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A project such as SASSI represents a philosophical shift for the PAL LTER group as it prepares to enter a new, six-year funding cycle for the program next austral summer. The team will focus less on data collection and surveys, and more on understanding processes, developing models for prediction purposes, and using new instruments like the moorings for year-round observations.
“We want to find out not only what the changes have been [on the peninsula] but exactly how and why they’re happening,” explained Ducklow, a marine ecologist and co-director of The Ecosystems Center at the Marine Biological Laboratory in Woods Hole, Mass.
Martinson’s moorings are one component. Another new addition is an autonomous underwater vehicle (AUV) called a Slocum glider. The submersible robot, tested on the 2007 LTER cruise, will be able to carry a number of sensors that measure things like seawater salinity and temperature. Next season, the researchers hope to launch a small fleet of the AUVs.
“We’re trying to get away from what you see during one month from the ship,” Ducklow explained. “We’re going to get a vastly expanded spatial and temporal view of properties in our region.”
However, the biggest shift in the long-term study may prove to be more strategic than philosophical. The PAL LTER scientists have proposed extending their study area farther south along the peninsula, where they believe the ecosystem has seen less effect from climate change.
“By going farther south, into an area where the warming hasn’t really migrated into yet, we hope to have a better insight into what things used to be like,” Ducklow said. “We’ll be in place down there with observations over the next decade when the climate change carpet continues to unfold farther to the south.”
Fraser, a seabird ecologist from the Polar Oceans Research Group in Montana, said the prospect of moving into this sort of virgin territory is exciting because by the time the PAL LTER began in 1990, a process the scientists refer to as climate migration had already begun. Climate migration assumes that whole ecosystems will shift to a new location that better matches the original climate and environment.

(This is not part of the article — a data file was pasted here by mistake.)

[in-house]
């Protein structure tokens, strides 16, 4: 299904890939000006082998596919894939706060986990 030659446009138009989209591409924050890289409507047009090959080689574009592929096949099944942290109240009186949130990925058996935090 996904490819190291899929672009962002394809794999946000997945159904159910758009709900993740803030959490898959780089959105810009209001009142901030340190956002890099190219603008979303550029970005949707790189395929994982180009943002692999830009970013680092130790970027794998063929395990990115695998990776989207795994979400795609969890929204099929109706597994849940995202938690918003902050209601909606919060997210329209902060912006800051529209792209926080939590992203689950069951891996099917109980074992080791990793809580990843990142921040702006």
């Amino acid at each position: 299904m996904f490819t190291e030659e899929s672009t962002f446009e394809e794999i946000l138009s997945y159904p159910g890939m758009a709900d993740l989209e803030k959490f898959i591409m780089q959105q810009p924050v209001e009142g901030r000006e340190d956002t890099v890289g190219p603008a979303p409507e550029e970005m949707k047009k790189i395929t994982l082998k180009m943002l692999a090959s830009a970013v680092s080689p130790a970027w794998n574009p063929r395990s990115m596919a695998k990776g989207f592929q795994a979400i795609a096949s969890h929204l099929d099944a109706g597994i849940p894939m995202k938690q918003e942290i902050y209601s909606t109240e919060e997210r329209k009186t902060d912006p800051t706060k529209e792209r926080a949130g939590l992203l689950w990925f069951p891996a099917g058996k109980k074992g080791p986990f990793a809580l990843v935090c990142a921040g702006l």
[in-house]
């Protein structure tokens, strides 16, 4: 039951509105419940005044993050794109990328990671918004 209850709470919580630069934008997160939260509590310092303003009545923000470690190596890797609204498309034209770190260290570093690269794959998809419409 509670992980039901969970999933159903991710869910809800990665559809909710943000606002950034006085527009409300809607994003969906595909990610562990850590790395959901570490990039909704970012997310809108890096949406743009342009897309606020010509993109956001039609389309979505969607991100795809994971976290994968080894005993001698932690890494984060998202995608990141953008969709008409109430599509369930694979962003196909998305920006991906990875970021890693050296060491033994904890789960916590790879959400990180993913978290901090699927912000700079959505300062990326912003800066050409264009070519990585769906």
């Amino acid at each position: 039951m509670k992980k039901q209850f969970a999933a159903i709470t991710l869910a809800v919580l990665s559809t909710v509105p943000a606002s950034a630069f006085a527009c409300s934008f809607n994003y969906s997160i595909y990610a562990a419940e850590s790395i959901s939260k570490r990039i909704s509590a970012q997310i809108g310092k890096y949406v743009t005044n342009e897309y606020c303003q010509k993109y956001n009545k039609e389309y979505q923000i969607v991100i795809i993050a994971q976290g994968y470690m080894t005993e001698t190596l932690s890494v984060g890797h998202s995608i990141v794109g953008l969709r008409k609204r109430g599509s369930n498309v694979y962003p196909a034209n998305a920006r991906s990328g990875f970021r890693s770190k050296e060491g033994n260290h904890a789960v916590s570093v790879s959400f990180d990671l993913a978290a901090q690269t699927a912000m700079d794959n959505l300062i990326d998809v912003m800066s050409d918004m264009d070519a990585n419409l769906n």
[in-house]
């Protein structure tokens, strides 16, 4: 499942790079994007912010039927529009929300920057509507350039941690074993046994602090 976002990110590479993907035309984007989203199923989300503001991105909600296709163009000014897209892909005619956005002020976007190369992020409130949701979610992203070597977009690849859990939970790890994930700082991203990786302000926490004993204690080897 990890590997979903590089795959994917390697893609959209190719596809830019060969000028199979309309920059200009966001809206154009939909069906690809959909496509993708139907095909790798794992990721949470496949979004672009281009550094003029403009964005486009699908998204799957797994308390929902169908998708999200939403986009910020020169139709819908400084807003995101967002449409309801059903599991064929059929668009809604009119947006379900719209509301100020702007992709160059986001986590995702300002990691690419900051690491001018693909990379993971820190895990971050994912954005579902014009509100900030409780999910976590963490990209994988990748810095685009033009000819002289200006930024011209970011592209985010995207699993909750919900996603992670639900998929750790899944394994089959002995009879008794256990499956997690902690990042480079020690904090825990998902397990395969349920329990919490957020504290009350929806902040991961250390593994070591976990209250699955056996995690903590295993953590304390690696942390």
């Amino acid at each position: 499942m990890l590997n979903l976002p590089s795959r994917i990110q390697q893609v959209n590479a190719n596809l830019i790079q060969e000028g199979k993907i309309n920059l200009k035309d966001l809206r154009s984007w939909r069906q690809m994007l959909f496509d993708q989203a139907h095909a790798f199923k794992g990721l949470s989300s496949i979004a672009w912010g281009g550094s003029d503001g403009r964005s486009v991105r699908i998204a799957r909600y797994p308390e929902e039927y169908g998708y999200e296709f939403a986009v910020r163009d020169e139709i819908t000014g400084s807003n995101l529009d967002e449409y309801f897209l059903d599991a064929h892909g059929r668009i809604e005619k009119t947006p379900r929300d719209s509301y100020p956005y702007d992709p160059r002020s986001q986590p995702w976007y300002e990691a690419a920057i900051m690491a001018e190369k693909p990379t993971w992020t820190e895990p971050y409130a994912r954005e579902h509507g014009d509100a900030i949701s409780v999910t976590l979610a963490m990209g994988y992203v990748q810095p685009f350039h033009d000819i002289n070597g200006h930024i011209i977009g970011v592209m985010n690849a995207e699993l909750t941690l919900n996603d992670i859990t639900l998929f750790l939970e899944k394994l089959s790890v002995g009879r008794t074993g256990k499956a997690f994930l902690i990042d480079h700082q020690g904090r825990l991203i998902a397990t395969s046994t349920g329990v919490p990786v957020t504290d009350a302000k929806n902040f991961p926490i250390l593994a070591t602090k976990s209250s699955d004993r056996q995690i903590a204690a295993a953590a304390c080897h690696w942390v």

“We can test very specific hypotheses about how we think that system is going to change as it warms due to climate migration,” Fraser said. “We are really seeing the entire mega-fauna of the Subantarctic starting to move into our region and displacing … polar species like Weddell seals and Adélie penguins.”
In fact, except for a more permanent ice cover, the new site to the south possesses similar characteristics to the current study area, even down to the bathymetry, the underwater topography of the area. A grid of deep canyons off Charcot Island mirrors a similar feature farther north. That’s important because the researchers believe the canyons play a role in the upwelling event driving the warm water onto the continental shelf.
“We want to be on the ground floor of change in that area,” Fraser said of the southern expansion. “In other words, we want to document it from the beginning.”
The PAL LTER scientists might have missed that chance in 1990, but Martinson noted the current study area has been a unique experience. “The opportunity to actually have a full sampling program in place in an area undergoing change this dramatic is once in a hundred lifetimes. It’s just pure serendipity that we’re in the right place at the right time to monitor exactly how this physical change is impacting the ecosystem.”
NSF-funded research in this story: Hugh Ducklow, The Ecosystems Center at the Marine Biological Laboratory; Doug Martinson, Lamont-Doherty Earth Observatory at Columbia University; and Bill Fraser, Polar Oceans Research Group.